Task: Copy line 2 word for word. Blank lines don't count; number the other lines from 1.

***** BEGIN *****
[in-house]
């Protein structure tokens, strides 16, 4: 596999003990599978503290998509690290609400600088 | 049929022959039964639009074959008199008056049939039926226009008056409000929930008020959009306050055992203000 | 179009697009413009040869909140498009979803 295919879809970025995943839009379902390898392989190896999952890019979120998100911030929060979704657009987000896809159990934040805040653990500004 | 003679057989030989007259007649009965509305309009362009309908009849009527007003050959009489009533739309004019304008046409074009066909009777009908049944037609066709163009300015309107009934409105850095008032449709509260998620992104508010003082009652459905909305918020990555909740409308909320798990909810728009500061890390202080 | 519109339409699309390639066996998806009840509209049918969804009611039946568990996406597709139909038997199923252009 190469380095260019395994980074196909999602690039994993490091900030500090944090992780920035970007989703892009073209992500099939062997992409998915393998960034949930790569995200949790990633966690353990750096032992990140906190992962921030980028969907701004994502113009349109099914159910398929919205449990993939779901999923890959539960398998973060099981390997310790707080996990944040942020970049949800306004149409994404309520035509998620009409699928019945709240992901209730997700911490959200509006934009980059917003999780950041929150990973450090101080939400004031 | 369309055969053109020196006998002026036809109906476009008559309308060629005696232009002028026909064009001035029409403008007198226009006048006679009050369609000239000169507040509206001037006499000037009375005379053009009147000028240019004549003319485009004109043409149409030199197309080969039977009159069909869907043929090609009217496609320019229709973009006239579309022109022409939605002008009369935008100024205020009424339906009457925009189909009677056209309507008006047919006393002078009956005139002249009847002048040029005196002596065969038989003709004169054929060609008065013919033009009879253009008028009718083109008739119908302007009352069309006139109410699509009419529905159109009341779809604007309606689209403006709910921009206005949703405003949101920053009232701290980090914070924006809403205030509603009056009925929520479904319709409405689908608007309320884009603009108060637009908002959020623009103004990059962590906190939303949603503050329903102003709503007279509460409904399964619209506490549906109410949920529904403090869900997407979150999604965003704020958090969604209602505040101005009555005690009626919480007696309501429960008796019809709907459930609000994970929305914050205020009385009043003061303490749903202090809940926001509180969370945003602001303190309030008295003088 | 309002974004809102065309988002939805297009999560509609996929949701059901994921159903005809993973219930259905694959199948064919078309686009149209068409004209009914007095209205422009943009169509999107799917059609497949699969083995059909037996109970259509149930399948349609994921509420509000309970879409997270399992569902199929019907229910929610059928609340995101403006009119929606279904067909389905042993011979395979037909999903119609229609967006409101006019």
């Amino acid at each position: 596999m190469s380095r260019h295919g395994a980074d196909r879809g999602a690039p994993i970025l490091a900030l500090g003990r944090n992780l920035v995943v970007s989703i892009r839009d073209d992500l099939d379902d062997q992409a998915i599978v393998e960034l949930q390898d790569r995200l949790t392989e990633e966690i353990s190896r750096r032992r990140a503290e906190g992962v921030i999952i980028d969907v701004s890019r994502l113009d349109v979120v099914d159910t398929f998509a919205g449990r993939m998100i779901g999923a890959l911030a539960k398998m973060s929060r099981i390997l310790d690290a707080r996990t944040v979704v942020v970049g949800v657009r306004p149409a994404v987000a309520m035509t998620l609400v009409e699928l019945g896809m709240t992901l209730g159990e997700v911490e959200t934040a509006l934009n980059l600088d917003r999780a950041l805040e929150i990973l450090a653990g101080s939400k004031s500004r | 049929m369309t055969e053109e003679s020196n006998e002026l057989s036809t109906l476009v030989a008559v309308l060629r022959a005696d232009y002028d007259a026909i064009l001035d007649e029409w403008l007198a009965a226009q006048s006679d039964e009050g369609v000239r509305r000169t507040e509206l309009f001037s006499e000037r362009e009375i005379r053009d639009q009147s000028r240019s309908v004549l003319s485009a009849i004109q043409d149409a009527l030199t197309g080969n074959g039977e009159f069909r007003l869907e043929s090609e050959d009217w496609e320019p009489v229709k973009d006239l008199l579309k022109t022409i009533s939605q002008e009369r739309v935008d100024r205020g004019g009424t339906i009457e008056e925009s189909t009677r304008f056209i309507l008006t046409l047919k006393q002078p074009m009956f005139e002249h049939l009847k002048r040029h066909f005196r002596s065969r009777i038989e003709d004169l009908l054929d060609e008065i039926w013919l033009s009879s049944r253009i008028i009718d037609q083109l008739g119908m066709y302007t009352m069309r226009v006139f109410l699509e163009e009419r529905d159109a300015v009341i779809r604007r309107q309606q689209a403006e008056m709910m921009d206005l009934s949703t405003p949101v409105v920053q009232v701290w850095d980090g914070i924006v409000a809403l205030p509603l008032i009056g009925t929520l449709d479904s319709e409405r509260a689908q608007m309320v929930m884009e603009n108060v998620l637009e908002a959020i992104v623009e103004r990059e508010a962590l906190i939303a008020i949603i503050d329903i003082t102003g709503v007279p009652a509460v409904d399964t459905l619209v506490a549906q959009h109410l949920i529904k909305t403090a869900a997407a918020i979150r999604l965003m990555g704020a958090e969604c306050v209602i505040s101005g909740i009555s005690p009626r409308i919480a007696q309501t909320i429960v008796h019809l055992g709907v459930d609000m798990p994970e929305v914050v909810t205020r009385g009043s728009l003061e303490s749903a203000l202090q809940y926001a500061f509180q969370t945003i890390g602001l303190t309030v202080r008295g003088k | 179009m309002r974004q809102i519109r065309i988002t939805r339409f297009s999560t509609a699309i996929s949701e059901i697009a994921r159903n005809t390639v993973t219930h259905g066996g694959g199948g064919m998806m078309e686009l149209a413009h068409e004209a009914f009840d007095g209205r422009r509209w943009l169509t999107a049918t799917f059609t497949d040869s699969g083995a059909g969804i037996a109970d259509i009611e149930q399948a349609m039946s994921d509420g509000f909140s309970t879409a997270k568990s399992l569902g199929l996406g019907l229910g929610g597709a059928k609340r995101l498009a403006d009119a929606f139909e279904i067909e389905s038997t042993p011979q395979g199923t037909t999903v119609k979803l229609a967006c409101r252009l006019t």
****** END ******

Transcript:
């Protein structure tokens, strides 16, 4: 596999003990599978503290998509690290609400600088 | 049929022959039964639009074959008199008056049939039926226009008056409000929930008020959009306050055992203000 | 179009697009413009040869909140498009979803 295919879809970025995943839009379902390898392989190896999952890019979120998100911030929060979704657009987000896809159990934040805040653990500004 | 003679057989030989007259007649009965509305309009362009309908009849009527007003050959009489009533739309004019304008046409074009066909009777009908049944037609066709163009300015309107009934409105850095008032449709509260998620992104508010003082009652459905909305918020990555909740409308909320798990909810728009500061890390202080 | 519109339409699309390639066996998806009840509209049918969804009611039946568990996406597709139909038997199923252009 190469380095260019395994980074196909999602690039994993490091900030500090944090992780920035970007989703892009073209992500099939062997992409998915393998960034949930790569995200949790990633966690353990750096032992990140906190992962921030980028969907701004994502113009349109099914159910398929919205449990993939779901999923890959539960398998973060099981390997310790707080996990944040942020970049949800306004149409994404309520035509998620009409699928019945709240992901209730997700911490959200509006934009980059917003999780950041929150990973450090101080939400004031 | 369309055969053109020196006998002026036809109906476009008559309308060629005696232009002028026909064009001035029409403008007198226009006048006679009050369609000239000169507040509206001037006499000037009375005379053009009147000028240019004549003319485009004109043409149409030199197309080969039977009159069909869907043929090609009217496609320019229709973009006239579309022109022409939605002008009369935008100024205020009424339906009457925009189909009677056209309507008006047919006393002078009956005139002249009847002048040029005196002596065969038989003709004169054929060609008065013919033009009879253009008028009718083109008739119908302007009352069309006139109410699509009419529905159109009341779809604007309606689209403006709910921009206005949703405003949101920053009232701290980090914070924006809403205030509603009056009925929520479904319709409405689908608007309320884009603009108060637009908002959020623009103004990059962590906190939303949603503050329903102003709503007279509460409904399964619209506490549906109410949920529904403090869900997407979150999604965003704020958090969604209602505040101005009555005690009626919480007696309501429960008796019809709907459930609000994970929305914050205020009385009043003061303490749903202090809940926001509180969370945003602001303190309030008295003088 | 309002974004809102065309988002939805297009999560509609996929949701059901994921159903005809993973219930259905694959199948064919078309686009149209068409004209009914007095209205422009943009169509999107799917059609497949699969083995059909037996109970259509149930399948349609994921509420509000309970879409997270399992569902199929019907229910929610059928609340995101403006009119929606279904067909389905042993011979395979037909999903119609229609967006409101006019």